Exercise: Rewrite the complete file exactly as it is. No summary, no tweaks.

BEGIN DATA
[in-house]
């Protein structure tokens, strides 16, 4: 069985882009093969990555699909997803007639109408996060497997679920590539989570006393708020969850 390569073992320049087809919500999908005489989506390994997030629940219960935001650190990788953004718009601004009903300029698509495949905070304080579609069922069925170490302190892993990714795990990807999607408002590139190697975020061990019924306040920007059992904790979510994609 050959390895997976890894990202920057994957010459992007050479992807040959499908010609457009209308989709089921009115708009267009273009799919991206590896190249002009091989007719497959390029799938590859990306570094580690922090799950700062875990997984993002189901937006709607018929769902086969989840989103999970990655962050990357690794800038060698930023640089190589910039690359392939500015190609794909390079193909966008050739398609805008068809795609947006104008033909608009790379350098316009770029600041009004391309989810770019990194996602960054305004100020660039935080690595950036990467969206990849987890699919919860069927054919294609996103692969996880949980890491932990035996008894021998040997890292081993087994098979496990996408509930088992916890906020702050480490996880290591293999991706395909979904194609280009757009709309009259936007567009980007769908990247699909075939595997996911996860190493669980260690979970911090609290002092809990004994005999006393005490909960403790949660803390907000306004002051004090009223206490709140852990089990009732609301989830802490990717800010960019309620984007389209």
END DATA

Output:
[in-house]
């Protein structure tokens, strides 16, 4: 069985882009093969990555699909997803007639109408996060497997679920590539989570006393708020969850 390569073992320049087809919500999908005489989506390994997030629940219960935001650190990788953004718009601004009903300029698509495949905070304080579609069922069925170490302190892993990714795990990807999607408002590139190697975020061990019924306040920007059992904790979510994609 050959390895997976890894990202920057994957010459992007050479992807040959499908010609457009209308989709089921009115708009267009273009799919991206590896190249002009091989007719497959390029799938590859990306570094580690922090799950700062875990997984993002189901937006709607018929769902086969989840989103999970990655962050990357690794800038060698930023640089190589910039690359392939500015190609794909390079193909966008050739398609805008068809795609947006104008033909608009790379350098316009770029600041009004391309989810770019990194996602960054305004100020660039935080690595950036990467969206990849987890699919919860069927054919294609996103692969996880949980890491932990035996008894021998040997890292081993087994098979496990996408509930088992916890906020702050480490996880290591293999991706395909979904194609280009757009709309009259936007567009980007769908990247699909075939595997996911996860190493669980260690979970911090609290002092809990004994005999006393005490909960403790949660803390907000306004002051004090009223206490709140852990089990009732609301989830802490990717800010960019309620984007389209």